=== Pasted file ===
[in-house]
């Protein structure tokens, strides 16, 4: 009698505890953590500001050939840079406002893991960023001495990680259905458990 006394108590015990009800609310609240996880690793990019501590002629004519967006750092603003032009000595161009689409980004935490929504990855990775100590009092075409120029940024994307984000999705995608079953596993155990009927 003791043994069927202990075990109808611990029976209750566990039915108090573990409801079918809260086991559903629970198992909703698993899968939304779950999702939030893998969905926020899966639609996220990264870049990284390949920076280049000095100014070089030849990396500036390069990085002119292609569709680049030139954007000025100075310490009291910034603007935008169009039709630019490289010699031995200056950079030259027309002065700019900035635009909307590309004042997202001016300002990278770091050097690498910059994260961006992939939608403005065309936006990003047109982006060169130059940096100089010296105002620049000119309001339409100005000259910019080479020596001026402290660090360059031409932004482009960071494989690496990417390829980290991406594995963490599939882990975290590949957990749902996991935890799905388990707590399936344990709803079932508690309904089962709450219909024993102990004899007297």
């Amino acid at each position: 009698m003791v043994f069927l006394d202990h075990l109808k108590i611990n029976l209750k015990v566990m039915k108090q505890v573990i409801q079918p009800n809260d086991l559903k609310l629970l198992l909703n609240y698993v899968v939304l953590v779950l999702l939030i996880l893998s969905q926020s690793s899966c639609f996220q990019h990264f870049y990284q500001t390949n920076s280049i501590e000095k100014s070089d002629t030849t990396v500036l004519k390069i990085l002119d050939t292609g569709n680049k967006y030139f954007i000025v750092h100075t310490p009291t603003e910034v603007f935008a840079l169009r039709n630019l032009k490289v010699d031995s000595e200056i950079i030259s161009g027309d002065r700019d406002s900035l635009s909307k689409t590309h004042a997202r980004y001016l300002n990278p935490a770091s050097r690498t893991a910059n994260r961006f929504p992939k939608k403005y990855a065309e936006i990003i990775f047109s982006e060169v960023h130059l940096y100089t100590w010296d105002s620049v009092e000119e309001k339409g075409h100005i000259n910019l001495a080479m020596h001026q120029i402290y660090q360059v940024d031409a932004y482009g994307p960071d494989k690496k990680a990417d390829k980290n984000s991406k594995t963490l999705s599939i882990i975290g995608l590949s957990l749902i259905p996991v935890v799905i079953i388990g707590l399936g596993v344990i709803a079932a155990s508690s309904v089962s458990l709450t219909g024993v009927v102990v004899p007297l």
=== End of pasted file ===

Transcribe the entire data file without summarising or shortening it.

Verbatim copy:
[in-house]
């Protein structure tokens, strides 16, 4: 009698505890953590500001050939840079406002893991960023001495990680259905458990 006394108590015990009800609310609240996880690793990019501590002629004519967006750092603003032009000595161009689409980004935490929504990855990775100590009092075409120029940024994307984000999705995608079953596993155990009927 003791043994069927202990075990109808611990029976209750566990039915108090573990409801079918809260086991559903629970198992909703698993899968939304779950999702939030893998969905926020899966639609996220990264870049990284390949920076280049000095100014070089030849990396500036390069990085002119292609569709680049030139954007000025100075310490009291910034603007935008169009039709630019490289010699031995200056950079030259027309002065700019900035635009909307590309004042997202001016300002990278770091050097690498910059994260961006992939939608403005065309936006990003047109982006060169130059940096100089010296105002620049000119309001339409100005000259910019080479020596001026402290660090360059031409932004482009960071494989690496990417390829980290991406594995963490599939882990975290590949957990749902996991935890799905388990707590399936344990709803079932508690309904089962709450219909024993102990004899007297």
């Amino acid at each position: 009698m003791v043994f069927l006394d202990h075990l109808k108590i611990n029976l209750k015990v566990m039915k108090q505890v573990i409801q079918p009800n809260d086991l559903k609310l629970l198992l909703n609240y698993v899968v939304l953590v779950l999702l939030i996880l893998s969905q926020s690793s899966c639609f996220q990019h990264f870049y990284q500001t390949n920076s280049i501590e000095k100014s070089d002629t030849t990396v500036l004519k390069i990085l002119d050939t292609g569709n680049k967006y030139f954007i000025v750092h100075t310490p009291t603003e910034v603007f935008a840079l169009r039709n630019l032009k490289v010699d031995s000595e200056i950079i030259s161009g027309d002065r700019d406002s900035l635009s909307k689409t590309h004042a997202r980004y001016l300002n990278p935490a770091s050097r690498t893991a910059n994260r961006f929504p992939k939608k403005y990855a065309e936006i990003i990775f047109s982006e060169v960023h130059l940096y100089t100590w010296d105002s620049v009092e000119e309001k339409g075409h100005i000259n910019l001495a080479m020596h001026q120029i402290y660090q360059v940024d031409a932004y482009g994307p960071d494989k690496k990680a990417d390829k980290n984000s991406k594995t963490l999705s599939i882990i975290g995608l590949s957990l749902i259905p996991v935890v799905i079953i388990g707590l399936g596993v344990i709803a079932a155990s508690s309904v089962s458990l709450t219909g024993v009927v102990v004899p007297l």